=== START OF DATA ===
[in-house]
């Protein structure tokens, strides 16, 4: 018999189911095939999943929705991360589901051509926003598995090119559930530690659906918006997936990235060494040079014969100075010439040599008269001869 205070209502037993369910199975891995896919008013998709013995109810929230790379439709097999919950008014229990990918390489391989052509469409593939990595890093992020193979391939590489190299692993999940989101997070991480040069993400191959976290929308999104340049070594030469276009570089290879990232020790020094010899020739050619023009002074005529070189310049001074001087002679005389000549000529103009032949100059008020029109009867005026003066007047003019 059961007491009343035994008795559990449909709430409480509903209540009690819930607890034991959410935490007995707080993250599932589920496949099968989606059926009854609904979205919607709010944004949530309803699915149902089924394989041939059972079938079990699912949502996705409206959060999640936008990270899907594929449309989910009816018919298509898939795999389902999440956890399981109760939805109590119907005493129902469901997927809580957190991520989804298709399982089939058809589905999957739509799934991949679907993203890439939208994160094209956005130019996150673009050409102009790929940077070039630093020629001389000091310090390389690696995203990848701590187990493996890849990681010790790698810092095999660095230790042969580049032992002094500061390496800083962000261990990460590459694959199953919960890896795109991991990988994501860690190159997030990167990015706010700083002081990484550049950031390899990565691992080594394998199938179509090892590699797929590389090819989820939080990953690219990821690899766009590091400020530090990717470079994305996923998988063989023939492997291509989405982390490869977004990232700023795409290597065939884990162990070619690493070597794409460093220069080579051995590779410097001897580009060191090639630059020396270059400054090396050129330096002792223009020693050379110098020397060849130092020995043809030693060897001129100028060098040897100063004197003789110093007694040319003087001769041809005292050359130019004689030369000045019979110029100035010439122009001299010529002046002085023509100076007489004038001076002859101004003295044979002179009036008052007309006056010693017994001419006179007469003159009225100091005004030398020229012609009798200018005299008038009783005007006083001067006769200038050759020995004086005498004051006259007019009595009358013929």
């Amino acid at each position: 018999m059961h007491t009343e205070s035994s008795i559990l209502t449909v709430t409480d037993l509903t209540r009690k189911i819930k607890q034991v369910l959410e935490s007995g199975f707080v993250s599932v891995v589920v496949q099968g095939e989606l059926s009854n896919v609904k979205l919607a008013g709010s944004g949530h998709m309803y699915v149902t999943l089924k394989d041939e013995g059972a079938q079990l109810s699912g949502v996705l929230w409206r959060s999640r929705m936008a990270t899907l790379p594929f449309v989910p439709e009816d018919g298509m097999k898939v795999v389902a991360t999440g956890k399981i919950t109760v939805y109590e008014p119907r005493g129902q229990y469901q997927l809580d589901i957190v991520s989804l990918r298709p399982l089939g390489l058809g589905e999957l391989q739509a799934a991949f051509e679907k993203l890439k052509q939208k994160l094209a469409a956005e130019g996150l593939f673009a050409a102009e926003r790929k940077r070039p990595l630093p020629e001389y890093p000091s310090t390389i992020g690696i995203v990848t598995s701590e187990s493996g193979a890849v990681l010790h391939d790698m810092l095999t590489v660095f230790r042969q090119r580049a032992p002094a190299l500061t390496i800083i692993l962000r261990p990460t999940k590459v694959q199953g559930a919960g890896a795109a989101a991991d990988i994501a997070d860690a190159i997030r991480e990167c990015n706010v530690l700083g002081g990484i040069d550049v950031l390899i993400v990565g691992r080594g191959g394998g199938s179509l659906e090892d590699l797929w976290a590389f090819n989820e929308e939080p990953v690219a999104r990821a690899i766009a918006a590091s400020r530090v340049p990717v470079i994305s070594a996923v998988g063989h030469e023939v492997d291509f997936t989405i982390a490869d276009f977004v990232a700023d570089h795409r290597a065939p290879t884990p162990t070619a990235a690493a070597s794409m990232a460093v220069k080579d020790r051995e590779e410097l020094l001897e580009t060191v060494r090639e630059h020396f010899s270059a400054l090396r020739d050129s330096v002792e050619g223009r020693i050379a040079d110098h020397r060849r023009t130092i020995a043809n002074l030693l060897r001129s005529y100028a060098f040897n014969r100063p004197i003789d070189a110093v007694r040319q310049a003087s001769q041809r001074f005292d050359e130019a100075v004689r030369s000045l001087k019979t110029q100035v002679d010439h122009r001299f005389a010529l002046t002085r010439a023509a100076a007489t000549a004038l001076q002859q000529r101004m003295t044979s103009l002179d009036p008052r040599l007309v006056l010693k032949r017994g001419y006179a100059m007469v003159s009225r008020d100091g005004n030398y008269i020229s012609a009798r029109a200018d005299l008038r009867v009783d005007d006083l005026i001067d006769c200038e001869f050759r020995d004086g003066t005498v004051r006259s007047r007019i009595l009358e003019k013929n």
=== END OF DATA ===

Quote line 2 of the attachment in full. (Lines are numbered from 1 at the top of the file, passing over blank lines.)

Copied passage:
């Protein structure tokens, strides 16, 4: 018999189911095939999943929705991360589901051509926003598995090119559930530690659906918006997936990235060494040079014969100075010439040599008269001869 205070209502037993369910199975891995896919008013998709013995109810929230790379439709097999919950008014229990990918390489391989052509469409593939990595890093992020193979391939590489190299692993999940989101997070991480040069993400191959976290929308999104340049070594030469276009570089290879990232020790020094010899020739050619023009002074005529070189310049001074001087002679005389000549000529103009032949100059008020029109009867005026003066007047003019 059961007491009343035994008795559990449909709430409480509903209540009690819930607890034991959410935490007995707080993250599932589920496949099968989606059926009854609904979205919607709010944004949530309803699915149902089924394989041939059972079938079990699912949502996705409206959060999640936008990270899907594929449309989910009816018919298509898939795999389902999440956890399981109760939805109590119907005493129902469901997927809580957190991520989804298709399982089939058809589905999957739509799934991949679907993203890439939208994160094209956005130019996150673009050409102009790929940077070039630093020629001389000091310090390389690696995203990848701590187990493996890849990681010790790698810092095999660095230790042969580049032992002094500061390496800083962000261990990460590459694959199953919960890896795109991991990988994501860690190159997030990167990015706010700083002081990484550049950031390899990565691992080594394998199938179509090892590699797929590389090819989820939080990953690219990821690899766009590091400020530090990717470079994305996923998988063989023939492997291509989405982390490869977004990232700023795409290597065939884990162990070619690493070597794409460093220069080579051995590779410097001897580009060191090639630059020396270059400054090396050129330096002792223009020693050379110098020397060849130092020995043809030693060897001129100028060098040897100063004197003789110093007694040319003087001769041809005292050359130019004689030369000045019979110029100035010439122009001299010529002046002085023509100076007489004038001076002859101004003295044979002179009036008052007309006056010693017994001419006179007469003159009225100091005004030398020229012609009798200018005299008038009783005007006083001067006769200038050759020995004086005498004051006259007019009595009358013929």